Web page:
By Colin Wood
February 26, 2018 2:43 PM
After a false start last year, the State of Florida has hired a new chief data officer who is now cataloging data in preparation for new endeavors.
Florida Chief Data Officer Burt Walsh told StateScoop on Monday that for the last several weeks he has been creating an inventory of all the state's data. The project is the first step toward empowering Florida's Agency for State Technology (AST) to beat government's IT's favorite drum: to improve operational efficiency and better serve citizens.
Walsh replaces Nancy Sampson, who was hired by AST as its first CDO in October and left the following month. Funded through Florida's 2017-2018 General Appropriations Act, AST's data chief is required to complete the data inventory by June.
With a looming deadline fast approaching, Florida’s new chief data officer is working against the clock to make sense of the wealth of data the state is sitting on.
by Theo Douglas / February 26, 2018
Florida’s second-ever chief data officer (CDO), who arrived last month from the private sector, said he is already deep in talks with agency heads around the state and making progress toward an important mid-year data deadline.
Burt Walsh, most recently the principal solution architect/development lead, Amazon Web Services Group at DXC Technology, started as Florida’s CDO the week of Jan. 8, taking over for Nancy Sampson.
Like his predecessor, Walsh faces a tight June 30 deadline set by the Legislature to create a data catalog inventorying the state’s many data sets.
Ekaterina Fitos will coordinate data sharing and work to streamline processes across the state government.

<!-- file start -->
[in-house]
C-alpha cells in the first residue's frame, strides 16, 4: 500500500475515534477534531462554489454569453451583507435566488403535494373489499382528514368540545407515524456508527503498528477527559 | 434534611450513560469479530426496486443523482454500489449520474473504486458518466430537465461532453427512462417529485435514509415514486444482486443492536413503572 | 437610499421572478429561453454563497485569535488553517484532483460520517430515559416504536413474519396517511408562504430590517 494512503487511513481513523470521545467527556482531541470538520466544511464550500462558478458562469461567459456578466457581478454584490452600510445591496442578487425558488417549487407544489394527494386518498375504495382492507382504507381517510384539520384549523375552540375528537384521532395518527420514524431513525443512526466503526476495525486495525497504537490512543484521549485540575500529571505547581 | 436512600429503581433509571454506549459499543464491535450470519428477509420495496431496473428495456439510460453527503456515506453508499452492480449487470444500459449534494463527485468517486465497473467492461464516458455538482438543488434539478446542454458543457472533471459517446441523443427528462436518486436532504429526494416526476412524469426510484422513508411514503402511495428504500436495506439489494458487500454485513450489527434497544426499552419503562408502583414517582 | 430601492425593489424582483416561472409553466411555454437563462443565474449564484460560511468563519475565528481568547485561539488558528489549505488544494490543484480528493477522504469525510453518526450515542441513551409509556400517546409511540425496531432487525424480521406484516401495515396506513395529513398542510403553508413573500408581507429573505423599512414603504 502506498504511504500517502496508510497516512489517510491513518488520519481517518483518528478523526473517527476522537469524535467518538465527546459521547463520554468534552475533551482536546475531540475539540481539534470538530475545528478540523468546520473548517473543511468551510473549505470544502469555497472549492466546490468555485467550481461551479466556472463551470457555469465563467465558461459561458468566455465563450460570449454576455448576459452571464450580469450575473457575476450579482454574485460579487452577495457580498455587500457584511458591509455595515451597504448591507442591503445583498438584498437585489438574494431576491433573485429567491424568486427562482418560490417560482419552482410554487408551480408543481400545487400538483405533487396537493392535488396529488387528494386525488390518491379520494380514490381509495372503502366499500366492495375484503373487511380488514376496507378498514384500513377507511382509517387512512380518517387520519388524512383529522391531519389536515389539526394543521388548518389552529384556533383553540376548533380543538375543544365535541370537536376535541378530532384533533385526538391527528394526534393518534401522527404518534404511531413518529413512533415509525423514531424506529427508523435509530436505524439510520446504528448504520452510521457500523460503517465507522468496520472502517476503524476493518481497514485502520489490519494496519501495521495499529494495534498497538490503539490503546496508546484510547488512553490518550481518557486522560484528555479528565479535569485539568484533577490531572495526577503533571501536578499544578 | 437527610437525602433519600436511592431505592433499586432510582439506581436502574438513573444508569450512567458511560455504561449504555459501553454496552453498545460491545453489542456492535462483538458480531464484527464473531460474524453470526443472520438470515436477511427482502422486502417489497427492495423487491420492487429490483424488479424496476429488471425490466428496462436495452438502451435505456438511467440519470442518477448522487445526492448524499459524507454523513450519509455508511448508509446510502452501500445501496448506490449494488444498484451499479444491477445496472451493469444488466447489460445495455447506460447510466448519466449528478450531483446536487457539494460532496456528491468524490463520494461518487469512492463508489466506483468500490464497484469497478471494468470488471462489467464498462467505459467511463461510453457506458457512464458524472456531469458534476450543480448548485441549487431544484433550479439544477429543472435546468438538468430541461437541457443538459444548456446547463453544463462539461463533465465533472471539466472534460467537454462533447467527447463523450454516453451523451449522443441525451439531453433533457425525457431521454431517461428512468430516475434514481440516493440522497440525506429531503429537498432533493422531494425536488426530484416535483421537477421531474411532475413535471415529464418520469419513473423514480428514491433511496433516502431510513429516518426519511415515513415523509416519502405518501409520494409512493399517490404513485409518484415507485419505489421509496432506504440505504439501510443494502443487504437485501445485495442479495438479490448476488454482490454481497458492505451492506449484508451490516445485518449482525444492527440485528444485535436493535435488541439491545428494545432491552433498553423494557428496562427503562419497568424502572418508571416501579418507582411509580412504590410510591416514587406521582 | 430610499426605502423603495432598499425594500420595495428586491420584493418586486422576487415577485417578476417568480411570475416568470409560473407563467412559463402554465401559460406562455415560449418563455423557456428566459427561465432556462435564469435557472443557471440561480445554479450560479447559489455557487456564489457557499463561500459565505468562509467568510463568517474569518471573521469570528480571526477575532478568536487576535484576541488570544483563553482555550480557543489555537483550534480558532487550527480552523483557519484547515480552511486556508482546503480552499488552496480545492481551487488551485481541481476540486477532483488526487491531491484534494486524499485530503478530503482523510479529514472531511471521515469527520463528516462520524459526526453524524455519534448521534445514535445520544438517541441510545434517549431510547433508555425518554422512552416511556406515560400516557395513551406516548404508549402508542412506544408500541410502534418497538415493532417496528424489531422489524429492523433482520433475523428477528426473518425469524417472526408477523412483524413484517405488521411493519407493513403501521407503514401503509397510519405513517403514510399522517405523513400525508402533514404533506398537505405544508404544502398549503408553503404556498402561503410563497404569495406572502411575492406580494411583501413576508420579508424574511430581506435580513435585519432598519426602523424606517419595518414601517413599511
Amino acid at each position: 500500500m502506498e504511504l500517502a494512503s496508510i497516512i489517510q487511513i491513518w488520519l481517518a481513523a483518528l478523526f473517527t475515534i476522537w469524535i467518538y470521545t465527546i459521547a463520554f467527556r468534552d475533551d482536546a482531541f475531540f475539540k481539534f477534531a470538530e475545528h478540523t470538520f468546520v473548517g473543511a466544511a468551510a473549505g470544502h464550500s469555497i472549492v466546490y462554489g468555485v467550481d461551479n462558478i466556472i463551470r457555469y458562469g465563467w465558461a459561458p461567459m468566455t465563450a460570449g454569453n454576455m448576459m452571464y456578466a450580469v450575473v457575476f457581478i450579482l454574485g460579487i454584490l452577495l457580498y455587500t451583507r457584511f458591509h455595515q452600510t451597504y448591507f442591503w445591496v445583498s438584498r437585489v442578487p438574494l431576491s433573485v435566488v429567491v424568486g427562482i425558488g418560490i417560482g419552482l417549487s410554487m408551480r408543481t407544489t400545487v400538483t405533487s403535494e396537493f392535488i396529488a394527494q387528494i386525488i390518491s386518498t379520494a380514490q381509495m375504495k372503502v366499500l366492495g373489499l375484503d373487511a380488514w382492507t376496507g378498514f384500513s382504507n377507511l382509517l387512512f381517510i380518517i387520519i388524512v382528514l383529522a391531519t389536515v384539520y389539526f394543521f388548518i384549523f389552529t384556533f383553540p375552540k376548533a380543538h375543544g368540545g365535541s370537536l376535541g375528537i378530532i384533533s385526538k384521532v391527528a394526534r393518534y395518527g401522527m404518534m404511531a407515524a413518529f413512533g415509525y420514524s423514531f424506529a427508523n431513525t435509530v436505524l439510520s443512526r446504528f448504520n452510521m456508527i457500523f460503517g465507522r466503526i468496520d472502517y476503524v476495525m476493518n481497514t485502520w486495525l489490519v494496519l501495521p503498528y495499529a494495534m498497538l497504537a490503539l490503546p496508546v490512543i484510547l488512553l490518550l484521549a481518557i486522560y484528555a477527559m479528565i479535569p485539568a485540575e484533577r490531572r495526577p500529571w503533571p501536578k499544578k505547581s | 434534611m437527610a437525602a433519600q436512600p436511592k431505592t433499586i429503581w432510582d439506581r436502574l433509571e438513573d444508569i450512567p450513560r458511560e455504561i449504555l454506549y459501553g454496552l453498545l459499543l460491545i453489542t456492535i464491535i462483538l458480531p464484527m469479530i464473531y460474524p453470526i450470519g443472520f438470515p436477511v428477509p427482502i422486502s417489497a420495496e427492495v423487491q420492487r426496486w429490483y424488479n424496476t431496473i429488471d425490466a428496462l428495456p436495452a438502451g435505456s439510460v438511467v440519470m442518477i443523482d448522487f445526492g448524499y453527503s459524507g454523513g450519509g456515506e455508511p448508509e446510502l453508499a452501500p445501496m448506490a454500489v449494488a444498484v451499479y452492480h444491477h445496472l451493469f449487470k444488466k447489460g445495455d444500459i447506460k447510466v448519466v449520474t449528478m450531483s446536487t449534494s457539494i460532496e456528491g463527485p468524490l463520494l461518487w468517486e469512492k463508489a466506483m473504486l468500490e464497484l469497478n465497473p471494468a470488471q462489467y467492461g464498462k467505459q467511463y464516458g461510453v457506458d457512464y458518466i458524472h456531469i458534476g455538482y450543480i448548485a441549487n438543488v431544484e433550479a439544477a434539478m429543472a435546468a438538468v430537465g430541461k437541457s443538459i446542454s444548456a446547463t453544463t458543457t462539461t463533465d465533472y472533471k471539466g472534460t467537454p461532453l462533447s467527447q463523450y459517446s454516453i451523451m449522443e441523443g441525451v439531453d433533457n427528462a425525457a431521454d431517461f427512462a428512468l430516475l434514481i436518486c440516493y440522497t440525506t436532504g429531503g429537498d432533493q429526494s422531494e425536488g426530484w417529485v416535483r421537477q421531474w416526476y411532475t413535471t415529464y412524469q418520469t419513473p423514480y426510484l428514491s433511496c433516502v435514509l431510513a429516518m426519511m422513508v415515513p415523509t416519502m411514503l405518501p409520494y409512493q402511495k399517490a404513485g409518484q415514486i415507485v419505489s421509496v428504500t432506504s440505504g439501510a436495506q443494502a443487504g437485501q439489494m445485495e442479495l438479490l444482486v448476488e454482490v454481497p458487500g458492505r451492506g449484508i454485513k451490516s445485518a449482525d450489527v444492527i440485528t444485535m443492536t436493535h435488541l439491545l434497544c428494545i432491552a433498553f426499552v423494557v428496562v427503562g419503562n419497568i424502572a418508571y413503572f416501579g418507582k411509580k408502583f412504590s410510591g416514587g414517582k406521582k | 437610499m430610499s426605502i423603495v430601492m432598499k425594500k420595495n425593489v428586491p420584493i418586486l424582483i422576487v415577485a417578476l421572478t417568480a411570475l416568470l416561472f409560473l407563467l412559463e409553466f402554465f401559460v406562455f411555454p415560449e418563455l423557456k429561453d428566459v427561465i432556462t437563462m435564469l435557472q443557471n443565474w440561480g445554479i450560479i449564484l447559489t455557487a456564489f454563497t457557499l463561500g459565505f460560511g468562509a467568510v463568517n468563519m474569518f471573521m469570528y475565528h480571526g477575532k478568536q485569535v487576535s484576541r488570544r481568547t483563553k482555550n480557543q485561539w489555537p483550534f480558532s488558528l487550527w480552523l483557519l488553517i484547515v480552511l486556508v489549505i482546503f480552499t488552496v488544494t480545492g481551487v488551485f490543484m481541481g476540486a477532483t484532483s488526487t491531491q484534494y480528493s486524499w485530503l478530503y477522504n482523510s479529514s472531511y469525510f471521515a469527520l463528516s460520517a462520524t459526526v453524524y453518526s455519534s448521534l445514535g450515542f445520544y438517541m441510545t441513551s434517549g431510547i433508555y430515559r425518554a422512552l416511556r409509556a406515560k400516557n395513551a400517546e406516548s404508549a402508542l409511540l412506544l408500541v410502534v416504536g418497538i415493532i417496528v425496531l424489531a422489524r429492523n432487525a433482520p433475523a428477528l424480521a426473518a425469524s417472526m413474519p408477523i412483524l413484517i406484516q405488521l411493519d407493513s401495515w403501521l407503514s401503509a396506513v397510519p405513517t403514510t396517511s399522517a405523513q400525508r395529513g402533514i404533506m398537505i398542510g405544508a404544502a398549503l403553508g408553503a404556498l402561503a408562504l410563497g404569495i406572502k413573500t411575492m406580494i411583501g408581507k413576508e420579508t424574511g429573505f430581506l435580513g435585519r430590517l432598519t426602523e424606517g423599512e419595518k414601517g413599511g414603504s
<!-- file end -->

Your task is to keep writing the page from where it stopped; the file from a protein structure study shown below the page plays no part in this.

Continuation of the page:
By Colin Wood
January 8, 2018
Florida has just taken itself off a very short list of states that don't have a designated official for managing geospatial information systems projects.
Ekaterina Fitos is the state's first geographic information officer, officials confirmed to StateScoop on Friday, and has been working under the state's Agency for State Technology since Dec. 27. The appointment of a designated GIS official enables the state to apply for federal grant funding for GIS projects and will help to organize disparate uses of the technology already present across state agencies, Florida Chief Technology Officer Eric Larson told StateScoop in August.
Fitos, who started her career as a biological scientist and GIS analyst with the Florida Department of Environmental Protection, joins AST now from a position as a senior GIS specialist at construction engineering company CH2M Hill. In the new role, she said, she is charged with coordinating data sharing and streamlining processes for GIS across the state.